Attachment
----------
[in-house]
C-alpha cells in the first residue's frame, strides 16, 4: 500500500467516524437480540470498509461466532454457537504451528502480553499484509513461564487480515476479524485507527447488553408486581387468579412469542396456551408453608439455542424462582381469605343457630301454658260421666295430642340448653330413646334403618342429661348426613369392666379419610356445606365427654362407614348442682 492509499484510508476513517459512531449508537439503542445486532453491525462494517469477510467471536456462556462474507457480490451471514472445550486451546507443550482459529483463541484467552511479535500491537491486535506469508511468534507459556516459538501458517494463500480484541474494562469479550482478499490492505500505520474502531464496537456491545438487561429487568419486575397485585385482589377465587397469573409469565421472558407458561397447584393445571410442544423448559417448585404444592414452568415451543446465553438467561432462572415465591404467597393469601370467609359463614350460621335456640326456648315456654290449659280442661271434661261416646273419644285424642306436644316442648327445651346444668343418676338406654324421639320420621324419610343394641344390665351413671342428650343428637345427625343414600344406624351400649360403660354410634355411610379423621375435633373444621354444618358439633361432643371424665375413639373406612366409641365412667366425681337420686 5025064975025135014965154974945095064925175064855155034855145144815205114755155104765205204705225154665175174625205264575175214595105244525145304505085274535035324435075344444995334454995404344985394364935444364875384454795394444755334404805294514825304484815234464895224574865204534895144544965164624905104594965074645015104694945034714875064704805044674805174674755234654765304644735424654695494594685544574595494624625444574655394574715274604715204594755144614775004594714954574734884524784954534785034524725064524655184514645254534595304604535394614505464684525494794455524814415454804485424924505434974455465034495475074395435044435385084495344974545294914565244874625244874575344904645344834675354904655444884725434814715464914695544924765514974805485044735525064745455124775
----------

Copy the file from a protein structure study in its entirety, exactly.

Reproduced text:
[in-house]
C-alpha cells in the first residue's frame, strides 16, 4: 500500500467516524437480540470498509461466532454457537504451528502480553499484509513461564487480515476479524485507527447488553408486581387468579412469542396456551408453608439455542424462582381469605343457630301454658260421666295430642340448653330413646334403618342429661348426613369392666379419610356445606365427654362407614348442682 492509499484510508476513517459512531449508537439503542445486532453491525462494517469477510467471536456462556462474507457480490451471514472445550486451546507443550482459529483463541484467552511479535500491537491486535506469508511468534507459556516459538501458517494463500480484541474494562469479550482478499490492505500505520474502531464496537456491545438487561429487568419486575397485585385482589377465587397469573409469565421472558407458561397447584393445571410442544423448559417448585404444592414452568415451543446465553438467561432462572415465591404467597393469601370467609359463614350460621335456640326456648315456654290449659280442661271434661261416646273419644285424642306436644316442648327445651346444668343418676338406654324421639320420621324419610343394641344390665351413671342428650343428637345427625343414600344406624351400649360403660354410634355411610379423621375435633373444621354444618358439633361432643371424665375413639373406612366409641365412667366425681337420686 5025064975025135014965154974945095064925175064855155034855145144815205114755155104765205204705225154665175174625205264575175214595105244525145304505085274535035324435075344444995334454995404344985394364935444364875384454795394444755334404805294514825304484815234464895224574865204534895144544965164624905104594965074645015104694945034714875064704805044674805174674755234654765304644735424654695494594685544574595494624625444574655394574715274604715204594755144614775004594714954574734884524784954534785034524725064524655184514645254534595304604535394614505464684525494794455524814415454804485424924505434974455465034495475074395435044435385084495344974545294914565244874625244874575344904645344834675354904655444884725434814715464914695544924765514974805485044735525064745455124775